Artificial intelligence (AI) and machine learning tools are already disrupting other professions. Journalists are concerned automation being used to produce basic news and weather reports. Retail staff, financial workers and some healthcare staff are also in danger, according to US public policy research organization, Brookings.
However, it may come as a surprise to learn that Brookings also reports that lawyers have a 38% chance of being replaced by AI services soon. AI is already being used to conduct paralegal work: due diligence, basic research and billing services. A growing number of AI based law platforms are available to assist in contract work, case research and other time-consuming but important back office legal functions. These platforms include LawGeex, RAVN and IBM Watson based ROSS Intelligence.
While these may threaten lower end legal positions, it would free up lawyers to spend more time analyzing results, thinking, and advising their clients with deeper research to hand. Jobs may well be added as law firms seek to hire AI specialists to develop in house applications.
What about adding AI into the criminal justice system, however? This is where the picture becomes more complicated and raises ethical questions. There are those who advocate AI to select potential jurors. They argue that AI could gather data about jurors, including accident history, whether they have served before and the verdict of those trials, and perhaps more controversially, a juror’s political affiliations. AI could also be used to analyze facial reactions and body language indicating how a potential juror feels about an issue, demonstrating a positive or negative bias. Proponents of AI in jury selection say it could optimize this process, facilitating greater fairness.
Others are worried that rushing into such usage could might have the opposite effect. Song Richardson, Dean of the University of California-Irvine School of Law, says that people often view AI and algorithms as being objective without considering the origins of the data being used in the machine-learning process. “Biased data is going to lead to biased AI. When training people for the legal profession, we need to help future lawyers and judges understand how AI works and its implications in our field.” she told Forbes magazine.
A good example would be Autonomous vehicles. Where does the legal blame lie for an accident? The driver, the car company, the software vendor or another third party? These are questions that are best answered by human legal experts who can understand the impact of IA and IoT on our changing society.
Perhaps a good way to illustrate the difference between human thinking and AI is that it usually wins in the game of Go because, while it plays according to formal Go rules, it does so in a way no human would ever choose.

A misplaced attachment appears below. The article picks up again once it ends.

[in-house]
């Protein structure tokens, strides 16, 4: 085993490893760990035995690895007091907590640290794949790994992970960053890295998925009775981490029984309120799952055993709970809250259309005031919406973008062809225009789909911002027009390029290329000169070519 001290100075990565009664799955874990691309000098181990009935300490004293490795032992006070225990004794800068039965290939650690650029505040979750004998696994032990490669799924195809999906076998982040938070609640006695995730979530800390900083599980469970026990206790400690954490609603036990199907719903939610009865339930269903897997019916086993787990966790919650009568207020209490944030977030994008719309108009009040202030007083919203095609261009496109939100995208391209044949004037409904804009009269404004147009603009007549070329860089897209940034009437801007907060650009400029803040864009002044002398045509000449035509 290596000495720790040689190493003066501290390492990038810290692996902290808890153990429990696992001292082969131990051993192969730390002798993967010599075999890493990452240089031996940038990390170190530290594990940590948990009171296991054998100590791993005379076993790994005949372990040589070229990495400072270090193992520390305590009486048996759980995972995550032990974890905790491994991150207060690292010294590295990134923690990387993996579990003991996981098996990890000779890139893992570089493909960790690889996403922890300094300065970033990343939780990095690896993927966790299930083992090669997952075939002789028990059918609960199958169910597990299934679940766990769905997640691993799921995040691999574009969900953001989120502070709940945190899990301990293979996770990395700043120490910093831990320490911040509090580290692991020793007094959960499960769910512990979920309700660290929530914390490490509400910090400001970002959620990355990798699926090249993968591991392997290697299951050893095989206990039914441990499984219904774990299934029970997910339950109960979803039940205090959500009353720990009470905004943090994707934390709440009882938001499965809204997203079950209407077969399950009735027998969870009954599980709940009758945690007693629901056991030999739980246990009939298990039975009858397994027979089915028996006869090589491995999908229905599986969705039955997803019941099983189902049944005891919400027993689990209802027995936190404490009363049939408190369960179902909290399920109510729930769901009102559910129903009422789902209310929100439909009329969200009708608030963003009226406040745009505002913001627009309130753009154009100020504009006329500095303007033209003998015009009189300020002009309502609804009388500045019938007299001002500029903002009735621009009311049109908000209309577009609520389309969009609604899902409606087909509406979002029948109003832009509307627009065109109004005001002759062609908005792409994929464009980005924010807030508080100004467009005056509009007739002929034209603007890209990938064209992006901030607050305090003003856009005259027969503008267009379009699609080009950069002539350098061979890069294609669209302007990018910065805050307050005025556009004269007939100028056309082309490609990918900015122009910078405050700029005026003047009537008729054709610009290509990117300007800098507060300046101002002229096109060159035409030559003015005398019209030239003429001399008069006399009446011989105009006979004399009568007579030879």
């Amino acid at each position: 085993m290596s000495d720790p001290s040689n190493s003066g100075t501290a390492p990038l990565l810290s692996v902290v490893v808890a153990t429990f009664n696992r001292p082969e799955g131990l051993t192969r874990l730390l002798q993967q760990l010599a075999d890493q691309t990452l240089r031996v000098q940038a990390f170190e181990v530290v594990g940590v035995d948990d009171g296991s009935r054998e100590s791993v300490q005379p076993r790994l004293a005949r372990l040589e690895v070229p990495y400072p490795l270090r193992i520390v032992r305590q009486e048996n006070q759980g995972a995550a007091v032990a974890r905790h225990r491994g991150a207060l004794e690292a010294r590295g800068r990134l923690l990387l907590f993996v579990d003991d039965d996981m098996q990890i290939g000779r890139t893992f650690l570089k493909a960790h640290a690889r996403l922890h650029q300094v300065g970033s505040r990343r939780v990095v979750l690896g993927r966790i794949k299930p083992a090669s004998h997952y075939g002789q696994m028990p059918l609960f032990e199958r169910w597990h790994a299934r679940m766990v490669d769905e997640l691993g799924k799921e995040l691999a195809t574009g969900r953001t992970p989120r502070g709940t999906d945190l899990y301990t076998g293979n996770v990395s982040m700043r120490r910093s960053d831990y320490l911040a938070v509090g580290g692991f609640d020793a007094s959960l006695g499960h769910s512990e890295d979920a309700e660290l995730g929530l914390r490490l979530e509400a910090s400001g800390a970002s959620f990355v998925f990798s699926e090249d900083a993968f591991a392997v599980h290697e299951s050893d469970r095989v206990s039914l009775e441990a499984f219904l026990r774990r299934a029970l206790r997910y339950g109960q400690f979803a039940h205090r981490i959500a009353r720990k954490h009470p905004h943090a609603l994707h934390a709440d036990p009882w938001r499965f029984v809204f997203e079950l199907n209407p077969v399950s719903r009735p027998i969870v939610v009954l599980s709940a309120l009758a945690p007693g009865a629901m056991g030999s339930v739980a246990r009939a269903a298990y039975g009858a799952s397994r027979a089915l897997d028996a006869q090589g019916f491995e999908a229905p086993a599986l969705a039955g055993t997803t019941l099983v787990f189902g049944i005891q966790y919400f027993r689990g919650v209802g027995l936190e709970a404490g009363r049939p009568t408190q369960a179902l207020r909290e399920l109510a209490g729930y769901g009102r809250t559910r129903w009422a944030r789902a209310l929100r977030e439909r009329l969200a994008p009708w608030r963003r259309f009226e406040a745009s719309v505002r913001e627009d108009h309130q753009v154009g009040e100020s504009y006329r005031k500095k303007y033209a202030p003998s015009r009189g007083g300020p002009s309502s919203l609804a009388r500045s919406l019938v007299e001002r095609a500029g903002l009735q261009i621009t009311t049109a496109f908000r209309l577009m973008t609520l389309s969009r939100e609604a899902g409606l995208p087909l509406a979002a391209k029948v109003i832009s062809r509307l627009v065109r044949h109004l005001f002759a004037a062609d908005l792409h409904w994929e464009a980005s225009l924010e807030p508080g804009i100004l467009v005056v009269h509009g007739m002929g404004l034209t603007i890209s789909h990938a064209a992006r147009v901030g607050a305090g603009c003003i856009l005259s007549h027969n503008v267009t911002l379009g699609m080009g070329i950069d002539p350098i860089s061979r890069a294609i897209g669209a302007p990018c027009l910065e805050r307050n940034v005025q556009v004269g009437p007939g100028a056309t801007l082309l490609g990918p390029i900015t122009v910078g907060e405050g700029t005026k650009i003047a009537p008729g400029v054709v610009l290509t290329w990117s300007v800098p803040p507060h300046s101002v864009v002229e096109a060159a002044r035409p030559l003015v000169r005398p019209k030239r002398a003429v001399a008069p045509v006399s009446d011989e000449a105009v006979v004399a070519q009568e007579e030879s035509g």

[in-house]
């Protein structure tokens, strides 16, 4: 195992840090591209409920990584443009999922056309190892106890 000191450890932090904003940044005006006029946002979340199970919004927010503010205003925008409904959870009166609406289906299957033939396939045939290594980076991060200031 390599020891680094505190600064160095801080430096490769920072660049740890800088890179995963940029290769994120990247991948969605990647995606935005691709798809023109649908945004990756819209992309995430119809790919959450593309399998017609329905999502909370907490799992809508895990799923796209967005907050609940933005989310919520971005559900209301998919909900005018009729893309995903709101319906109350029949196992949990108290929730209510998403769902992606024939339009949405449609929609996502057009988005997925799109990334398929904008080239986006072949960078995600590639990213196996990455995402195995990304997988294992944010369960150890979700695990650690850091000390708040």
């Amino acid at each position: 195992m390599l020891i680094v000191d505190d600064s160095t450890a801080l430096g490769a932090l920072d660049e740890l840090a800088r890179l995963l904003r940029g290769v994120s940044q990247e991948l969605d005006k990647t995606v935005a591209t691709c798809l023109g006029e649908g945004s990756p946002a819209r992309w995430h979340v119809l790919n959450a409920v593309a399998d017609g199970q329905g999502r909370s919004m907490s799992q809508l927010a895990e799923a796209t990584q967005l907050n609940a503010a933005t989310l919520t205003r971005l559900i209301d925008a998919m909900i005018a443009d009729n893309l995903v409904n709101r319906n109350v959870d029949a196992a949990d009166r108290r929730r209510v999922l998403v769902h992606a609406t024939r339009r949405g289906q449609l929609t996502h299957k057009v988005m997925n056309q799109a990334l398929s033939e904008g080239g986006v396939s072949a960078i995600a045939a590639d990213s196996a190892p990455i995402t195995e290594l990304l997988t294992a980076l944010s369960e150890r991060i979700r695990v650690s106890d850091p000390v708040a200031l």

If AI oversaw justice it might very well “play by the rules” also but this would may involve a strict interpretation of the law in every case, with no room for the nuances and consideration that experienced human lawyers and judges possess. Our jails may fill up very quickly!
Assessing guilt or innocence, cause and motive in criminal cases needs empathy and instinct as well as experience – something that only humans can provide. At the same time, it is not unknown for skilled lawyers to get an acquittal for guilty parties due to their own charisma, theatrics and the resources available to them. Greater involvement of AI could potentially lead to a more fact based and logical criminal justice system, but it’s unlikely robots will take the place of prosecution or defence lawyers in a court room. But at some point, AI may well be used in court, but its reasoning would still have to be weighted and checked against a tool like IBM Watson OpenScale to check the validity of its results.
For the foreseeable future, AI in the legal environment is best to enhance research, and even then, we should not trust it blindly, but understand what happens and whether results are valid and, as far as possible, how they are achieved.
The wider ethical debate around AI in law should not prevent us from using it right now in those areas that it will being immediate benefit and open new legal services and applications. Today, AI could benefit those seeking legal help. Time saving AI based research tools will drive down the cost of legal services making it accessible to those on lower incomes. It is not hard to envisage AI driven cloud based legal services that provide advice to consumers without any human involvement, either from startups or as add-ons to traditional legal firms.
For now, the impact of AI on the legal profession is undeniably positive if it reduces costs and frees up lawyers to do more thinking and communicating with clients. And with further development it may soon play a more high-level role in legal environments in tandem with its human law experts.
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